Overview: Zenga Painting
Zenga is the Japanese term for the practice and art of Zen Buddhist painting and calligraphy; it is associated with the Japanese tea ceremony and also various martial arts. As a noun, Zenga is a style of Japanese calligraphy and painting done in ink. In many instances, both calligraphy and image will be merged within the same piece. The calligraphy denotes a poem or saying that teaches some element of the path of Zen; the brush painting is characteristically simple, bold, and abstract.
Example of Zen painting, Edo period
This Japanese scroll calligraphy of Bodhidharma reads: "Zen points directly to the human heart, see into your nature and become Buddha". It was created by Hakuin Ekaku (1685 to 1768).
Development of Zenga
Though Zen Buddhism had arrived in Japan at the end of the 12th century, Zenga art didn't come into its own until the beginning of the Edo period in 1600. In keeping with individual paths to enlightenment, nearly any subject matter can and has lent itself to Zenga; however, the most common elements depicted were the ensō, sticks, and Mt. Fuji. In Zen Buddhism, an ensō is a circle that is hand-drawn in one or two uninhibited brushstrokes to express a moment when the mind is free to let the body create. The ensō symbolizes absolute enlightenment, strength, elegance, the universe, and mu (the void), and it is characterized by a minimalism born of Japanese aesthetics.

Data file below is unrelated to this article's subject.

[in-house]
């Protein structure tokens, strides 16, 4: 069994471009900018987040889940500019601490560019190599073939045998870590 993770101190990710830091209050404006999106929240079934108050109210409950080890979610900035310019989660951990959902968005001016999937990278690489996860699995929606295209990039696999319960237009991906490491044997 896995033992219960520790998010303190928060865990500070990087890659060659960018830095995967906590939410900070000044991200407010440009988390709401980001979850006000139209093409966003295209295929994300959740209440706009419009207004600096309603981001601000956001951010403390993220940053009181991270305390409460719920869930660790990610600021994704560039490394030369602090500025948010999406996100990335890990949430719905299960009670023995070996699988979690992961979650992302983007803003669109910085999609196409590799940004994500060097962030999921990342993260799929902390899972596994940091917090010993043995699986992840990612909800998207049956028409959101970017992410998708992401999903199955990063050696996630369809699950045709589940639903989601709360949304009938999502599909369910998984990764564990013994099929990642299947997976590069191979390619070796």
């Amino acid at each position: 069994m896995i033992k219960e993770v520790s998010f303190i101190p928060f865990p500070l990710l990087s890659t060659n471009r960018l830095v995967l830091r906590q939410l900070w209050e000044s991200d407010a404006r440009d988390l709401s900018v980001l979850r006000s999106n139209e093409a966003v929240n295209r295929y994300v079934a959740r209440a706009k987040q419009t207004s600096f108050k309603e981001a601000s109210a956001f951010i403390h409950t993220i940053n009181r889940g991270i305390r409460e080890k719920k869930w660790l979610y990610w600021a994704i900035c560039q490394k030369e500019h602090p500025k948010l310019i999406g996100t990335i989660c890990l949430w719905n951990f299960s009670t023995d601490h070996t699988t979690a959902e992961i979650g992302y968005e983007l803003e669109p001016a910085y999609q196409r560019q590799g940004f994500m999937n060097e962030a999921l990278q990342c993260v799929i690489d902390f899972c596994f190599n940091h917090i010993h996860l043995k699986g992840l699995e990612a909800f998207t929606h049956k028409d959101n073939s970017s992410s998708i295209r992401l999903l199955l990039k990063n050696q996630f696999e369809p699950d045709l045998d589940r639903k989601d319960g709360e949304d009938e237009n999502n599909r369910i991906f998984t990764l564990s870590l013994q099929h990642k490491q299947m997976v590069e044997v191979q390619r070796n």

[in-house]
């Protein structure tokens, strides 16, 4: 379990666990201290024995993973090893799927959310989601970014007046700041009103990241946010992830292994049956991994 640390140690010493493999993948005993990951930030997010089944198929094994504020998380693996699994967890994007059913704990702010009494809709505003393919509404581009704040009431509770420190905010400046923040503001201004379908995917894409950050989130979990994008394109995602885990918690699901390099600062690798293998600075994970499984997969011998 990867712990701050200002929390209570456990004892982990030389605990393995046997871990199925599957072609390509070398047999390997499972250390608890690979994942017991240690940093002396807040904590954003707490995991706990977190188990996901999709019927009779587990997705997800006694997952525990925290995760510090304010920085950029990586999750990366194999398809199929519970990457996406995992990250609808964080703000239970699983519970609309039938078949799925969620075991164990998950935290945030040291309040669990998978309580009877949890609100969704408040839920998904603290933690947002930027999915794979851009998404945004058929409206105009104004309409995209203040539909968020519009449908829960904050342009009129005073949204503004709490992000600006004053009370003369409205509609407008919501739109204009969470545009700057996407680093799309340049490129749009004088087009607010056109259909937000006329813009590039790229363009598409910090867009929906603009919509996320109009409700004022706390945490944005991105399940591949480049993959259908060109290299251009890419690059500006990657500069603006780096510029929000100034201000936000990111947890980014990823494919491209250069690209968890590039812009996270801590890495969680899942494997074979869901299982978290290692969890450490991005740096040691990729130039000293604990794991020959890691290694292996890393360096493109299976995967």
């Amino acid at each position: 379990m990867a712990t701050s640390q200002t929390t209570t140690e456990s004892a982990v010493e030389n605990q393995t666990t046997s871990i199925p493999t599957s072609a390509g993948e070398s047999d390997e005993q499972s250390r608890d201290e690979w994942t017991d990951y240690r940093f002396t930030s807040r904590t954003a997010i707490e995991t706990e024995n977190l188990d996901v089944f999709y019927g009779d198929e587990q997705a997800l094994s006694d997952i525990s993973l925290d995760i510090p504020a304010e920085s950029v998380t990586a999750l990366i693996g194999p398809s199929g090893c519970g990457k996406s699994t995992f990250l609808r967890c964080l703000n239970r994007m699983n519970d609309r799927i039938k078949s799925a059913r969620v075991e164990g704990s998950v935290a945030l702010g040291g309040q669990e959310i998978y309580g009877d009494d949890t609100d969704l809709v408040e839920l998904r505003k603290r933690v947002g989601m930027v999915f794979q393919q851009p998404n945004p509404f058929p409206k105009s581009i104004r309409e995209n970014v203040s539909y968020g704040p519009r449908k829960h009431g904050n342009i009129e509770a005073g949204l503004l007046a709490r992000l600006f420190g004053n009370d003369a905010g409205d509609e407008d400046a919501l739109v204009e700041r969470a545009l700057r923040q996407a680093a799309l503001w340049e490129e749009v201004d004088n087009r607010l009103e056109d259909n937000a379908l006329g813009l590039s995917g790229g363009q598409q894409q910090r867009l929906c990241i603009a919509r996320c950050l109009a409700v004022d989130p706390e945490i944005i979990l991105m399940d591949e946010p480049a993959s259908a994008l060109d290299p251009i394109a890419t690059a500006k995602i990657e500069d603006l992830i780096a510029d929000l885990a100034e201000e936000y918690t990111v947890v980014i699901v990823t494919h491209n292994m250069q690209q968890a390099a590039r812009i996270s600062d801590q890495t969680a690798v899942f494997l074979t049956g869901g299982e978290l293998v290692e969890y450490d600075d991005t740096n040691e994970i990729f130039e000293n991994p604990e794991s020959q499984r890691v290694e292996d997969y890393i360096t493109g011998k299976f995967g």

Though nearly any subject matter can and has lent itself to Zenga paintings, one of the most common elements depicted was the ensō, a symbol of enlightenment.
Japanese aesthetics used in Zenga paintings were shaped by a set of ancient ideals that include wabi (transient and stark beauty), sabi (the beauty of natural patina and aging), and yūgen (profound grace and subtlety). These ideals, along with others, underpin much of Japanese cultural and aesthetic norms on what is considered tasteful or beautiful. Japanese aesthetics now encompass a variety of ideals; some of these are traditional, while others are modern and sometimes influenced from other cultures.